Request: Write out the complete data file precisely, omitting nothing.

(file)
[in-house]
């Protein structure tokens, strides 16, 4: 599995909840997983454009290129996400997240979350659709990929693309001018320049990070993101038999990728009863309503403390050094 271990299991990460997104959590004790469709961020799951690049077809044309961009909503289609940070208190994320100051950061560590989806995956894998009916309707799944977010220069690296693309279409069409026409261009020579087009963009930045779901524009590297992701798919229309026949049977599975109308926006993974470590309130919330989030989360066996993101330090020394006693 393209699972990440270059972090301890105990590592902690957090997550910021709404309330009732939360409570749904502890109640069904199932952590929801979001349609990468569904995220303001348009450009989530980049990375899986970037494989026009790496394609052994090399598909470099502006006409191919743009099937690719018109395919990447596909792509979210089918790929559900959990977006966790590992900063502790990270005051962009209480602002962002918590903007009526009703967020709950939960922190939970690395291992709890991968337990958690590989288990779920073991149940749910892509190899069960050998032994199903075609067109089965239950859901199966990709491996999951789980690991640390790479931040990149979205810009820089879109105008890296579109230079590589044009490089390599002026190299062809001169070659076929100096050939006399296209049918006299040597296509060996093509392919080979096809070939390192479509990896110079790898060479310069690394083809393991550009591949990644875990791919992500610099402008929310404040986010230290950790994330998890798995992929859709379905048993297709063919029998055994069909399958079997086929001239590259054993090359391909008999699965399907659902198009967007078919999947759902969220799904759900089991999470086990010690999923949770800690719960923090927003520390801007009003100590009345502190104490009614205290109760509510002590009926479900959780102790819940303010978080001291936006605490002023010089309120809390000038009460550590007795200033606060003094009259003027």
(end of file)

[in-house]
């Protein structure tokens, strides 16, 4: 599995909840997983454009290129996400997240979350659709990929693309001018320049990070993101038999990728009863309503403390050094 271990299991990460997104959590004790469709961020799951690049077809044309961009909503289609940070208190994320100051950061560590989806995956894998009916309707799944977010220069690296693309279409069409026409261009020579087009963009930045779901524009590297992701798919229309026949049977599975109308926006993974470590309130919330989030989360066996993101330090020394006693 393209699972990440270059972090301890105990590592902690957090997550910021709404309330009732939360409570749904502890109640069904199932952590929801979001349609990468569904995220303001348009450009989530980049990375899986970037494989026009790496394609052994090399598909470099502006006409191919743009099937690719018109395919990447596909792509979210089918790929559900959990977006966790590992900063502790990270005051962009209480602002962002918590903007009526009703967020709950939960922190939970690395291992709890991968337990958690590989288990779920073991149940749910892509190899069960050998032994199903075609067109089965239950859901199966990709491996999951789980690991640390790479931040990149979205810009820089879109105008890296579109230079590589044009490089390599002026190299062809001169070659076929100096050939006399296209049918006299040597296509060996093509392919080979096809070939390192479509990896110079790898060479310069690394083809393991550009591949990644875990791919992500610099402008929310404040986010230290950790994330998890798995992929859709379905048993297709063919029998055994069909399958079997086929001239590259054993090359391909008999699965399907659902198009967007078919999947759902969220799904759900089991999470086990010690999923949770800690719960923090927003520390801007009003100590009345502190104490009614205290109760509510002590009926479900959780102790819940303010978080001291936006605490002023010089309120809390000038009460550590007795200033606060003094009259003027």